RICHMOND, Va. (AP/WAVY) — Officials from the state of Virginia and the city of Richmond have tentatively decided the future of their now mostly relocated Confederate monuments.

Virginia Governor Ralph Northam and Mayor Levar Stoney announced a proposal on Thursday to transfer ownership of the statues and pedestals to the Black History Museum and Cultural Center of Virginia.

Included in the transfer would be an enormous statue of Gen. Robert E. Lee that was removed earlier this year, along with the 40-foot-tall pedestal that held it.

Pedestal removal work at the site is still underway.

Under the plan, the Black History Museum would work with officials at The Valentine museum in Richmond and the local community to determine the memorials’ fates. The plan is subject to City Council approval, which Richmond Mayor Levar Stoney said he would seek next month.

The complete list includes monuments to: Robert E. Lee, J.E.B. Stuart, Stonewall Jackson, Jefferson Davis, Matthew Fontaine Maury, Joseph Bryan, Fitzhugh Lee, Confederate Soldier and Sailors, and ceremonial cannon. It does not include A.P. Hill, who is buried under his monument.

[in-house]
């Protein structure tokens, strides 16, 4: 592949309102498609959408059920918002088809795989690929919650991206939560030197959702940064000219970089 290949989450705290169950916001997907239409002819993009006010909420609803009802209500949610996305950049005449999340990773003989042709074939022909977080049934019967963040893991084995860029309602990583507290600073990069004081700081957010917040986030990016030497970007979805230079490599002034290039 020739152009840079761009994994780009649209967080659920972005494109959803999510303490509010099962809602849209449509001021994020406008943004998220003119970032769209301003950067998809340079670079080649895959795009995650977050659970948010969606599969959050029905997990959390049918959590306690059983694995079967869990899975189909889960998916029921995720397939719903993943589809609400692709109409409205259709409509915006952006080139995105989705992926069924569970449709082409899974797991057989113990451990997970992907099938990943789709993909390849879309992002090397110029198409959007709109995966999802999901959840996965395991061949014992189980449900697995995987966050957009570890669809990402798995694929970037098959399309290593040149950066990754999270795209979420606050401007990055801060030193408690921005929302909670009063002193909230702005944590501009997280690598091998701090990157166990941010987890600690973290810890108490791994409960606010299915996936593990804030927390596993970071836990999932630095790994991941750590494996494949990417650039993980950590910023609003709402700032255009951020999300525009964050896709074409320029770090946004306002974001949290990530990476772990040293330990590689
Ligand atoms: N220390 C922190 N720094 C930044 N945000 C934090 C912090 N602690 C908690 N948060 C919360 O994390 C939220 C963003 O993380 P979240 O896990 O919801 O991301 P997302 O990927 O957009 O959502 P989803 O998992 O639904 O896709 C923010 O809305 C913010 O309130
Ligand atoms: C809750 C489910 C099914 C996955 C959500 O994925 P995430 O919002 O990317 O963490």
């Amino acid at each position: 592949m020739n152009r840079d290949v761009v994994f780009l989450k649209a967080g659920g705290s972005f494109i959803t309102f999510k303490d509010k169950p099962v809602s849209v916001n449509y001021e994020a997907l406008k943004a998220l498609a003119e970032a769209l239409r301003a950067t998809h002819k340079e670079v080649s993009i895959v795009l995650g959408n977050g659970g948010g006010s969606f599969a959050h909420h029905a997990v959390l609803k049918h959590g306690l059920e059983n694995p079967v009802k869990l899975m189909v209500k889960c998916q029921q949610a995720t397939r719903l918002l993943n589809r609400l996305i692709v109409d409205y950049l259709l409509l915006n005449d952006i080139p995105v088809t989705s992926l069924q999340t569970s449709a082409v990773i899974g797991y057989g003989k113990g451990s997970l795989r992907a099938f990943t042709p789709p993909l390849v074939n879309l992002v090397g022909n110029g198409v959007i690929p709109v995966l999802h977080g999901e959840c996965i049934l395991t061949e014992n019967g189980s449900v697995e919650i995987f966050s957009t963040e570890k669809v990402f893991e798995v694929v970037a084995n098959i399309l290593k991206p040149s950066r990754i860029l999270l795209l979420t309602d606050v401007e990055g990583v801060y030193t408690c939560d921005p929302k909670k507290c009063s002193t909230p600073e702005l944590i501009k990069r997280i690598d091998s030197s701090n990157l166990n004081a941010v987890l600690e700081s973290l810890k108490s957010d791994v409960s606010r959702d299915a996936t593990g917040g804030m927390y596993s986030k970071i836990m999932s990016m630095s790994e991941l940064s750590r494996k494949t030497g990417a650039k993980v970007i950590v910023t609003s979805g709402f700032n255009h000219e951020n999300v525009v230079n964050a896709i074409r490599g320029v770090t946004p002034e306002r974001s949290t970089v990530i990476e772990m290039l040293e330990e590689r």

“Entrusting the future of these monuments and pedestals to two of our most respected institutions is the right thing to do,” Mayor Stoney said.

Stoney directed the removal of the city’s Confederate monuments last summer amid the protest movement that erupted after the police killing of George Floyd.

The statues have been in storage since then, at least part of that time at the city’s wastewater plant. Not all of the pedestals have been removed.

Around the same time the city’s statues were removed, Virginia Gov. Ralph Northam announced plans to remove the Lee statue, which was located on state property, but litigation tied up his plans until earlier this year.

The statue was removed in September, and work to take down the enormous pedestal began earlier this month.

Symbols matter, and for too long, Virginia’s most prominent symbols celebrated our country’s tragic division and the side that fought to keep alive the institution of slavery by any means possible,” said Governor Ralph S. Northam. “Now it will be up to our thoughtful museums, informed by the people of Virginia, to determine the future of these artifacts, including the base of the Lee Monument which has taken on special significance as protest art.”